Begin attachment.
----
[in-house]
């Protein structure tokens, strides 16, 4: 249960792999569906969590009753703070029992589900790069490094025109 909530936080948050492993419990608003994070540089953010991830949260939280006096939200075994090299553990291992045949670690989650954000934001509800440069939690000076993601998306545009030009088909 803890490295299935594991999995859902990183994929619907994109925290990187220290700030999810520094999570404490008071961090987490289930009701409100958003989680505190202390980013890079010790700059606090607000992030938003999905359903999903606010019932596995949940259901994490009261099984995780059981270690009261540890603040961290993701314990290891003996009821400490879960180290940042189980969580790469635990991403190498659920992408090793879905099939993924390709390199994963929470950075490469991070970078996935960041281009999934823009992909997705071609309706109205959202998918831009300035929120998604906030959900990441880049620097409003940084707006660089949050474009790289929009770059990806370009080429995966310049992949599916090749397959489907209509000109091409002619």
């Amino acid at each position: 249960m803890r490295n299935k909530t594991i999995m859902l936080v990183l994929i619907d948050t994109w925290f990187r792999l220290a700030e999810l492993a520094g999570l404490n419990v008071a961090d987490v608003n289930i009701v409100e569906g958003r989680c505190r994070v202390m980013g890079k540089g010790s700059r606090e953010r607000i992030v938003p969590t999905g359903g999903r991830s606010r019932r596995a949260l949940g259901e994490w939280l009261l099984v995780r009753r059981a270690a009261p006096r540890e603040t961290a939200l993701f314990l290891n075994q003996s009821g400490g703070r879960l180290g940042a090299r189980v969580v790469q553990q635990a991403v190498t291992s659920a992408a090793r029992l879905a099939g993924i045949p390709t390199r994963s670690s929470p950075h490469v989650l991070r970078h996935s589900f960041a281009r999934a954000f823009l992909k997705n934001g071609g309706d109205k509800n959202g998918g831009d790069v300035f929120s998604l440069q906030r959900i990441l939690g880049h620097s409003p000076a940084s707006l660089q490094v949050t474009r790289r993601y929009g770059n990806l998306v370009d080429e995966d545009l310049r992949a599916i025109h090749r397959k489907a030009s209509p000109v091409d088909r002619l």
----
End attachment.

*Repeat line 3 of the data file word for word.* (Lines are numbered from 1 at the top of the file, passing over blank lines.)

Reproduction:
């Amino acid at each position: 249960m803890r490295n299935k909530t594991i999995m859902l936080v990183l994929i619907d948050t994109w925290f990187r792999l220290a700030e999810l492993a520094g999570l404490n419990v008071a961090d987490v608003n289930i009701v409100e569906g958003r989680c505190r994070v202390m980013g890079k540089g010790s700059r606090e953010r607000i992030v938003p969590t999905g359903g999903r991830s606010r019932r596995a949260l949940g259901e994490w939280l009261l099984v995780r009753r059981a270690a009261p006096r540890e603040t961290a939200l993701f314990l290891n075994q003996s009821g400490g703070r879960l180290g940042a090299r189980v969580v790469q553990q635990a991403v190498t291992s659920a992408a090793r029992l879905a099939g993924i045949p390709t390199r994963s670690s929470p950075h490469v989650l991070r970078h996935s589900f960041a281009r999934a954000f823009l992909k997705n934001g071609g309706d109205k509800n959202g998918g831009d790069v300035f929120s998604l440069q906030r959900i990441l939690g880049h620097s409003p000076a940084s707006l660089q490094v949050t474009r790289r993601y929009g770059n990806l998306v370009d080429e995966d545009l310049r992949a599916i025109h090749r397959k489907a030009s209509p000109v091409d088909r002619l």